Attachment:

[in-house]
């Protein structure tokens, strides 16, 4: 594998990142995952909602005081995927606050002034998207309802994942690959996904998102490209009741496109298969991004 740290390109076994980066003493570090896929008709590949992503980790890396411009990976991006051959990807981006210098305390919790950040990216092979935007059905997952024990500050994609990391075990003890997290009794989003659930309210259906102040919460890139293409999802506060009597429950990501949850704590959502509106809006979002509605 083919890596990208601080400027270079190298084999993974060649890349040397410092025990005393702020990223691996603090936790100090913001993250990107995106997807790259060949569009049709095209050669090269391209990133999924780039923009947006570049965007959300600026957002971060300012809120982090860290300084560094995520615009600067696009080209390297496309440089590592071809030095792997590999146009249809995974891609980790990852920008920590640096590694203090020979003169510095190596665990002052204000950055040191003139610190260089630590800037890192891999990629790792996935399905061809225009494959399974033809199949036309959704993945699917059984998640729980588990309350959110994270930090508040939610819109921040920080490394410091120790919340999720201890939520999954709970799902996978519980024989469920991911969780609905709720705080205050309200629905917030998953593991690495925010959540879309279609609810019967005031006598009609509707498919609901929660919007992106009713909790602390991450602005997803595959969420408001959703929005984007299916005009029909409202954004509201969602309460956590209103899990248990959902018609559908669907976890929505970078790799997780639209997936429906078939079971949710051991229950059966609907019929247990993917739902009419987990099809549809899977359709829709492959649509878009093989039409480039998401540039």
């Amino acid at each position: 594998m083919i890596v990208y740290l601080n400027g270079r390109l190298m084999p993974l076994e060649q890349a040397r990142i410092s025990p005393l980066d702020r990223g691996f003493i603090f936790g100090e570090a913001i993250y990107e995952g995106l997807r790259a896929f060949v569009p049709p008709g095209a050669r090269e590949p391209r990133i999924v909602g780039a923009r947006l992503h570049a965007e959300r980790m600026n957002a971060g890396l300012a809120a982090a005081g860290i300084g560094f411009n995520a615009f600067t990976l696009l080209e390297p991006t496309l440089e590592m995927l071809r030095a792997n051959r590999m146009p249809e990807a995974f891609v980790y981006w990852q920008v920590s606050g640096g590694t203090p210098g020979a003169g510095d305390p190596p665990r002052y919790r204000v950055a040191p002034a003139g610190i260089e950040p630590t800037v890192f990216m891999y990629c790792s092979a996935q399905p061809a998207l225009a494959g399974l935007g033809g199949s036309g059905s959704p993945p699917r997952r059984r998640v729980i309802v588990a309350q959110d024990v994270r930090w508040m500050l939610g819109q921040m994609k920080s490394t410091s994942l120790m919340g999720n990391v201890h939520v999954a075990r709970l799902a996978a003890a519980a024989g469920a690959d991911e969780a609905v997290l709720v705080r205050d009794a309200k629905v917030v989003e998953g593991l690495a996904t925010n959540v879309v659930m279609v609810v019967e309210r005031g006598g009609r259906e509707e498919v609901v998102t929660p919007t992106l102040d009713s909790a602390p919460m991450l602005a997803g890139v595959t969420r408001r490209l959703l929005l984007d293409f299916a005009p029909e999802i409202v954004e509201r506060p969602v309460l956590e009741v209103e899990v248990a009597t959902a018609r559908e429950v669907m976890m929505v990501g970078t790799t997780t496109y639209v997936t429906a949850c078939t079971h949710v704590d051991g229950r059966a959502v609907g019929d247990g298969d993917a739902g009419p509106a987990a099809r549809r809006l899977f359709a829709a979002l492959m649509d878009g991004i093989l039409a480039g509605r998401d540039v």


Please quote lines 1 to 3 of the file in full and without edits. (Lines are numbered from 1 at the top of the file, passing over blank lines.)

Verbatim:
[in-house]
């Protein structure tokens, strides 16, 4: 594998990142995952909602005081995927606050002034998207309802994942690959996904998102490209009741496109298969991004 740290390109076994980066003493570090896929008709590949992503980790890396411009990976991006051959990807981006210098305390919790950040990216092979935007059905997952024990500050994609990391075990003890997290009794989003659930309210259906102040919460890139293409999802506060009597429950990501949850704590959502509106809006979002509605 083919890596990208601080400027270079190298084999993974060649890349040397410092025990005393702020990223691996603090936790100090913001993250990107995106997807790259060949569009049709095209050669090269391209990133999924780039923009947006570049965007959300600026957002971060300012809120982090860290300084560094995520615009600067696009080209390297496309440089590592071809030095792997590999146009249809995974891609980790990852920008920590640096590694203090020979003169510095190596665990002052204000950055040191003139610190260089630590800037890192891999990629790792996935399905061809225009494959399974033809199949036309959704993945699917059984998640729980588990309350959110994270930090508040939610819109921040920080490394410091120790919340999720201890939520999954709970799902996978519980024989469920991911969780609905709720705080205050309200629905917030998953593991690495925010959540879309279609609810019967005031006598009609509707498919609901929660919007992106009713909790602390991450602005997803595959969420408001959703929005984007299916005009029909409202954004509201969602309460956590209103899990248990959902018609559908669907976890929505970078790799997780639209997936429906078939079971949710051991229950059966609907019929247990993917739902009419987990099809549809899977359709829709492959649509878009093989039409480039998401540039």
């Amino acid at each position: 594998m083919i890596v990208y740290l601080n400027g270079r390109l190298m084999p993974l076994e060649q890349a040397r990142i410092s025990p005393l980066d702020r990223g691996f003493i603090f936790g100090e570090a913001i993250y990107e995952g995106l997807r790259a896929f060949v569009p049709p008709g095209a050669r090269e590949p391209r990133i999924v909602g780039a923009r947006l992503h570049a965007e959300r980790m600026n957002a971060g890396l300012a809120a982090a005081g860290i300084g560094f411009n995520a615009f600067t990976l696009l080209e390297p991006t496309l440089e590592m995927l071809r030095a792997n051959r590999m146009p249809e990807a995974f891609v980790y981006w990852q920008v920590s606050g640096g590694t203090p210098g020979a003169g510095d305390p190596p665990r002052y919790r204000v950055a040191p002034a003139g610190i260089e950040p630590t800037v890192f990216m891999y990629c790792s092979a996935q399905p061809a998207l225009a494959g399974l935007g033809g199949s036309g059905s959704p993945p699917r997952r059984r998640v729980i309802v588990a309350q959110d024990v994270r930090w508040m500050l939610g819109q921040m994609k920080s490394t410091s994942l120790m919340g999720n990391v201890h939520v999954a075990r709970l799902a996978a003890a519980a024989g469920a690959d991911e969780a609905v997290l709720v705080r205050d009794a309200k629905v917030v989003e998953g593991l690495a996904t925010n959540v879309v659930m279609v609810v019967e309210r005031g006598g009609r259906e509707e498919v609901v998102t929660p919007t992106l102040d009713s909790a602390p919460m991450l602005a997803g890139v595959t969420r408001r490209l959703l929005l984007d293409f299916a005009p029909e999802i409202v954004e509201r506060p969602v309460l956590e009741v209103e899990v248990a009597t959902a018609r559908e429950v669907m976890m929505v990501g970078t790799t997780t496109y639209v997936t429906a949850c078939t079971h949710v704590d051991g229950r059966a959502v609907g019929d247990g298969d993917a739902g009419p509106a987990a099809r549809r809006l899977f359709a829709a979002l492959m649509d878009g991004i093989l039409a480039g509605r998401d540039v």